Mother’s Day is coming into view — Sunday, May 13 — and we face decisions about how to recognize mothers. Even if our own mother has departed this earth, we know so many mothers whom we might consider acknowledging in ways that will be special to them.
American Mother’s Day was begun in 1908, as Anna Jarvis wanted to eulogize her mother, Ann Reeves Jarvis, a peace activist who cared for the wounded during the Civil War, whether they were wearing blue or gray. As mothers, we value peace, and we reach out to our children, without assessing blame, taking sides, to try to heal the wounds they at times inflict upon each other.
As that special day comes this year, you, like me, might have watched “Long Lost Families,” where Lisa Joyner and Chris Jacobs use DNA to find long-lost mothers and other relatives. In that show, we see the dramatic need to be able to know our parentage.
What are the ways in which we acknowledge our mothers? My son Quentin always posts on Facebook a photo of me as a young mother, remembering me back in the days when we were a family on College Way in Urbana. Those memories are so sweet: our supportive neighbors Michelle and Siverina Whalen; Urbana College, where I was a professor — right in our back yard; the college students who were in and out of our home; and the freedom that Quentin and brother Lance had to roam without interference and danger. I have a poem Lance wrote to me framed in my dining room: “me/we/you/We are intertwined.”
What lessons do our mothers teach us, lessons that inform our actions, our ways of viewing our complex lives?
• Retired college professor Carolyn Jackson says, “In the blizzard of 1978, several people got stuck near our home in the country. My mother put on a spread for dinner with little lead time and no microwave to thaw the steak. Mr. Gay, a black man (this was before the politically correct “African American” identification), a mail carrier, sat at the communal dining table and slept in our house.”
• Roberta Combs: “My mother raised her five children all by herself with no help from Daddy. She taught us about family, so we toast her on SKYPE on the anniversary of her death and her birthday.”
• Texas artist D. Elden Childress reports her mother’s teachings: “You don’t have to decide what you want to do for the rest of your life, just what you want to do first.”
• Florida high school math teacher Hailey Zoe Anne says, “My mom taught me about being a Gamma girl. Gamma girls let their choices and personalities speak for themselves instead of being flashy and boastful.”
• Lift truck operator Robbie Burns supplied a long list of lessons that included, “Always love your children even when they’re mad at you,” and “Love your siblings, as one of these days you’re going to need a kidney.”
• Ohio University student Savannah Harvey reports, “My mom taught me to stand up for myself — to not let anyone walk all over me. I am now strong, independent and know when to pick my battles. No one will stand in my way.”
• Author Lydia Dykes of Harlan, Kentucky, says, “She taught me how to survive in a poor person’s world.”
• Foster mother and Edison State Community College graduate Lisa Mowen knows about sacrifice: “She was a single mom, and I can remember her wearing the same, worn, tattered winter coat year after year.”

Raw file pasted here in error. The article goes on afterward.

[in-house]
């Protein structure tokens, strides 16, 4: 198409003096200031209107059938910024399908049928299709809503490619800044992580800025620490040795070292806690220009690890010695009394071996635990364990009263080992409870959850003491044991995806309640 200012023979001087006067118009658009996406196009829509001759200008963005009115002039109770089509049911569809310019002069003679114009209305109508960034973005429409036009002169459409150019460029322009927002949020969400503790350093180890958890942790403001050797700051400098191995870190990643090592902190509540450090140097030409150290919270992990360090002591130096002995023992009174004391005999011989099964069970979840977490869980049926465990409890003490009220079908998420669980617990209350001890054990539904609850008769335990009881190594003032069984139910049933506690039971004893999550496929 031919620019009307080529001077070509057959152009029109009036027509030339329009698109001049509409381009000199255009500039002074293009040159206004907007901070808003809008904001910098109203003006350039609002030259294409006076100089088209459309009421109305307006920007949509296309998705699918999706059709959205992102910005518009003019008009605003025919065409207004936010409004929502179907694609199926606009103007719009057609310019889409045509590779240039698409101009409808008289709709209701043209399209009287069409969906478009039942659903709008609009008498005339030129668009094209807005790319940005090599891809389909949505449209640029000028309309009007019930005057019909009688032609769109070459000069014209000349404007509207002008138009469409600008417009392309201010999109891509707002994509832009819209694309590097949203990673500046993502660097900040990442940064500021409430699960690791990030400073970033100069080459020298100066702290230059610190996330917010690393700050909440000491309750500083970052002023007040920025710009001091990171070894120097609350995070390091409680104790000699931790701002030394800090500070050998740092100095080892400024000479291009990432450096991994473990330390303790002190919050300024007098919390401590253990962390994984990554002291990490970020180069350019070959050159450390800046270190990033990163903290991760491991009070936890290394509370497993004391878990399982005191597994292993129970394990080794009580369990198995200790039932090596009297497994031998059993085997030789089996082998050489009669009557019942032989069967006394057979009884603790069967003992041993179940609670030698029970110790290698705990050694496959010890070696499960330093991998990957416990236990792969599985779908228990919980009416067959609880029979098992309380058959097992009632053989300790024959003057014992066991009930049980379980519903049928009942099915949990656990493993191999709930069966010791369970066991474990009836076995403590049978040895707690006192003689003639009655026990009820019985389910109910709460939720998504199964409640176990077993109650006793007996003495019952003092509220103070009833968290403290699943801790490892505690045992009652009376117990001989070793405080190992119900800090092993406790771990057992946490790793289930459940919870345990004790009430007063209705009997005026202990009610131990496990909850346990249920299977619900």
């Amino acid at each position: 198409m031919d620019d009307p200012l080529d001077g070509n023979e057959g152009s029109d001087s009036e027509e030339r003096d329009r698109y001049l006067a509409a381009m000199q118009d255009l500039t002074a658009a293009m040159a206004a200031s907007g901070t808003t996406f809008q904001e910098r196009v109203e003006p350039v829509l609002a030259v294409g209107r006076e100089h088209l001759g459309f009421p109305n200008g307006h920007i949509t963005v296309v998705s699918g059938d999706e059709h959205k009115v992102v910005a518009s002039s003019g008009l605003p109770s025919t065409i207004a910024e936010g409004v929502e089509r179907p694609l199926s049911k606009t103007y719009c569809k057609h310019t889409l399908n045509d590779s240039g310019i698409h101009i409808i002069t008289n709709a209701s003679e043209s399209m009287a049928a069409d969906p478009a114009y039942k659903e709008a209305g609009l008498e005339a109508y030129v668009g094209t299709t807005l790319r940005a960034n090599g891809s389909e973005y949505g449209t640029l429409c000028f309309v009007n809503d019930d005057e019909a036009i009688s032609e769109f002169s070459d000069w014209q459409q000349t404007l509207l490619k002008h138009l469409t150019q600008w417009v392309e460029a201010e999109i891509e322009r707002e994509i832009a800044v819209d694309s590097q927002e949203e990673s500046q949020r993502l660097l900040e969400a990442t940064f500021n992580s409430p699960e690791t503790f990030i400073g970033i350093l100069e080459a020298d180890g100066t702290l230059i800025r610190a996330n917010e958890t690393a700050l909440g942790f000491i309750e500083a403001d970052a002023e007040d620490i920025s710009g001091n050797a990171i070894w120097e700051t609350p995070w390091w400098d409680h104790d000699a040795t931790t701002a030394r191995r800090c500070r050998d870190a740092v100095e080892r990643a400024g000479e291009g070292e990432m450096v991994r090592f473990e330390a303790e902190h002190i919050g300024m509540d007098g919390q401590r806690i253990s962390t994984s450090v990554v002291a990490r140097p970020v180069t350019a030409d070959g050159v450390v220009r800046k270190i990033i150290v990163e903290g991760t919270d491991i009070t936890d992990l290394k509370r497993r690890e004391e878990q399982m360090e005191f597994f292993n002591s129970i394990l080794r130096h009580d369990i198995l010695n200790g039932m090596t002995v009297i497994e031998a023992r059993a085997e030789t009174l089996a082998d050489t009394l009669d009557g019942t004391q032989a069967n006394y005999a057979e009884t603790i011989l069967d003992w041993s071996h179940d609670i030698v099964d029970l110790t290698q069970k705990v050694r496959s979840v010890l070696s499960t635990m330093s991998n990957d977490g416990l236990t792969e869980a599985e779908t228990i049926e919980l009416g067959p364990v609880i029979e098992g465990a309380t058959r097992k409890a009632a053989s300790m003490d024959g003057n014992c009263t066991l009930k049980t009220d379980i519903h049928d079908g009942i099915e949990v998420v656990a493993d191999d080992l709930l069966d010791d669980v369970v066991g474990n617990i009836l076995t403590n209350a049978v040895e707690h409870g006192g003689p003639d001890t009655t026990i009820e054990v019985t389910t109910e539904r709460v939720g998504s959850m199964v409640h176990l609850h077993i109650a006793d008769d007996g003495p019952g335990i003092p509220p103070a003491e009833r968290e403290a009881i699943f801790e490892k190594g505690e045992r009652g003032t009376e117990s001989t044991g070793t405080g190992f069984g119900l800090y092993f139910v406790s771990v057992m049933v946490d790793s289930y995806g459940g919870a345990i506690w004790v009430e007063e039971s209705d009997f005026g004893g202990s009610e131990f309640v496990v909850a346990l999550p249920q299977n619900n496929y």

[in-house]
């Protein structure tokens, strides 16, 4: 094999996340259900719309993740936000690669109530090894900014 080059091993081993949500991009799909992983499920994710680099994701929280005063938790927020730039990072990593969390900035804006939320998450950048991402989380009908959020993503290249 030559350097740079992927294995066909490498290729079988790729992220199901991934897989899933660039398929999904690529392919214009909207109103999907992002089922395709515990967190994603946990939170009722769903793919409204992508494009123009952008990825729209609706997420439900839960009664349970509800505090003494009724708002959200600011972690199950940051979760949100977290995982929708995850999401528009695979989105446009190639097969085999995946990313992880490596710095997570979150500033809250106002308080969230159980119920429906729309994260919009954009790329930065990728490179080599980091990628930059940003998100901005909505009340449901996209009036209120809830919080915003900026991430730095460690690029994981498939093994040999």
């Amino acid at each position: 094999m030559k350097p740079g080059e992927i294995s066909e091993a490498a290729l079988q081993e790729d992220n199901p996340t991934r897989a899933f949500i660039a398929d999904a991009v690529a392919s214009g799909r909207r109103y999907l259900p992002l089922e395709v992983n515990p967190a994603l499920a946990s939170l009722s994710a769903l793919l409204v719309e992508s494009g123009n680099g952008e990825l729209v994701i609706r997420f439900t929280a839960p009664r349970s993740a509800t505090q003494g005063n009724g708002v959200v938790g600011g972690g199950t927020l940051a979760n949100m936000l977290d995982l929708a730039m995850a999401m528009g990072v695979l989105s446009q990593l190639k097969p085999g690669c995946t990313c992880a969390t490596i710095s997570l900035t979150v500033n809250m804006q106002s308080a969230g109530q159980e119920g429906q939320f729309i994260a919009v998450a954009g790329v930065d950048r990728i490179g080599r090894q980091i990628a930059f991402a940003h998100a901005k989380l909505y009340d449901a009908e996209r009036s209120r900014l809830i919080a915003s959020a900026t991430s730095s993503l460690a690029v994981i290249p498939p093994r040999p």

• Texan instructional technology specialist Mary McKinney Ray indicates, “My mother taught me that I would never be the perfect mother, that I would make mistakes.”
• Former Edison State Community College President Dr. Kenneth Yowell credits his mother with teaching him “the art of being a gentleman.”
• Writer Paula Dotson Frew indicates her mother’s advice was, “Don’t borrow trouble.”
• Autism specialist Vivian Hazell says, “My mother gave all her six children away. I came to terms with it by believing she did the best that she could do. She is 95 now and I found her on Facebook. She was amazed I had forgiven her.”
• Recent Wright State University graduate Darla Renee Godin knows firsthand the importance of her mother’s teaching. “She taught me what it means to be a survivor in a difficult world.”
• Michelle Cisco Collett, engineer at Freudenberg-NOK, values her mother’s teachings because, “When I went through my divorce and had two small children that were depending on me to be strong even though I didn’t really want to be, I knew I had to be an example for them. My mother taught me to be strong, to depend on myself and stand on my own two feet.
• Don Stackhouse, owner of DJ Aerotech, has regrets: “The worst career mistake I made in my entire life was when I took a job for the money rather than because it would make the world better. It was contrary to my mother’s values.”
Amy Sims was taught kindness; Robin Howard, honesty; Robin Checkwicz, unconditional love; Susan Armour, the harm of gossip; Judith Baker, self-respect; Becky Telford, independence; Lynn Edwards Poehlman, financial responsibility.
As we birthed our babies and endured intense pain, no one told us of the challenges that lay ahead. We stumble on, doing the best we can do, hoping our children will forgive us for our mistakes, and always knowing that our lives are enriched immeasurably by the advent of our children, the mystery, the joy, and the love.
Dr. Blevins has taught undergraduate and graduate students as well as prison inmates, and now teaches communication and American literature classes at Edison State Community College. Reach her at (937) 778-3815 or firstname.lastname@example.org.